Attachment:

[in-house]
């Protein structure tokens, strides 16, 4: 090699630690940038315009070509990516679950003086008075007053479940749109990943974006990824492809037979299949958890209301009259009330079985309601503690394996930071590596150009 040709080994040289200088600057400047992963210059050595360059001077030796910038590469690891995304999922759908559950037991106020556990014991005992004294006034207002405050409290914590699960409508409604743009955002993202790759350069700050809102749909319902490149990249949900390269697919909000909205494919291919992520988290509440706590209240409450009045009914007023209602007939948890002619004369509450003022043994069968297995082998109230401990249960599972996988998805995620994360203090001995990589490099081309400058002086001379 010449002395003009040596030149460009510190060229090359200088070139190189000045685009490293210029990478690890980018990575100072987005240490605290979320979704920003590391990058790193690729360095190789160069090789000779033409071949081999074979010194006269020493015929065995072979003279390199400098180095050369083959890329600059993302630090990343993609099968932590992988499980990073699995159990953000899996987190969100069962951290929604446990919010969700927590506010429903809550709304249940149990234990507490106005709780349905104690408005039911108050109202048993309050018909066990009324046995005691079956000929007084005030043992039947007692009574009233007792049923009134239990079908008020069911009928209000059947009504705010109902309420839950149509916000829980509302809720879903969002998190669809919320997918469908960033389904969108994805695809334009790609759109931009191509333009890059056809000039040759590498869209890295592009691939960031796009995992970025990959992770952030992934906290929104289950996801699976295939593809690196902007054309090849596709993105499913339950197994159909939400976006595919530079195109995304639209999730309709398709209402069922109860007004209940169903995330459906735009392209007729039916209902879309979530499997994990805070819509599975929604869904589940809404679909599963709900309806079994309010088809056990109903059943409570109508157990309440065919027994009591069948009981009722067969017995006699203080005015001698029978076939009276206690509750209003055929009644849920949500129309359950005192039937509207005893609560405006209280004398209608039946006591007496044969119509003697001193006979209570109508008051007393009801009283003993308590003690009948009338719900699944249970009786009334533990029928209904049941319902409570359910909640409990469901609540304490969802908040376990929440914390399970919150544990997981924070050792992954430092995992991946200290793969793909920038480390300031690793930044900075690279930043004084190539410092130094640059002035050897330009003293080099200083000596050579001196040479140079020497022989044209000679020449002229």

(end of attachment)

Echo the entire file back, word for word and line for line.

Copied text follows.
[in-house]
């Protein structure tokens, strides 16, 4: 090699630690940038315009070509990516679950003086008075007053479940749109990943974006990824492809037979299949958890209301009259009330079985309601503690394996930071590596150009 040709080994040289200088600057400047992963210059050595360059001077030796910038590469690891995304999922759908559950037991106020556990014991005992004294006034207002405050409290914590699960409508409604743009955002993202790759350069700050809102749909319902490149990249949900390269697919909000909205494919291919992520988290509440706590209240409450009045009914007023209602007939948890002619004369509450003022043994069968297995082998109230401990249960599972996988998805995620994360203090001995990589490099081309400058002086001379 010449002395003009040596030149460009510190060229090359200088070139190189000045685009490293210029990478690890980018990575100072987005240490605290979320979704920003590391990058790193690729360095190789160069090789000779033409071949081999074979010194006269020493015929065995072979003279390199400098180095050369083959890329600059993302630090990343993609099968932590992988499980990073699995159990953000899996987190969100069962951290929604446990919010969700927590506010429903809550709304249940149990234990507490106005709780349905104690408005039911108050109202048993309050018909066990009324046995005691079956000929007084005030043992039947007692009574009233007792049923009134239990079908008020069911009928209000059947009504705010109902309420839950149509916000829980509302809720879903969002998190669809919320997918469908960033389904969108994805695809334009790609759109931009191509333009890059056809000039040759590498869209890295592009691939960031796009995992970025990959992770952030992934906290929104289950996801699976295939593809690196902007054309090849596709993105499913339950197994159909939400976006595919530079195109995304639209999730309709398709209402069922109860007004209940169903995330459906735009392209007729039916209902879309979530499997994990805070819509599975929604869904589940809404679909599963709900309806079994309010088809056990109903059943409570109508157990309440065919027994009591069948009981009722067969017995006699203080005015001698029978076939009276206690509750209003055929009644849920949500129309359950005192039937509207005893609560405006209280004398209608039946006591007496044969119509003697001193006979209570109508008051007393009801009283003993308590003690009948009338719900699944249970009786009334533990029928209904049941319902409570359910909640409990469901609540304490969802908040376990929440914390399970919150544990997981924070050792992954430092995992991946200290793969793909920038480390300031690793930044900075690279930043004084190539410092130094640059002035050897330009003293080099200083000596050579001196040479140079020497022989044209000679020449002229």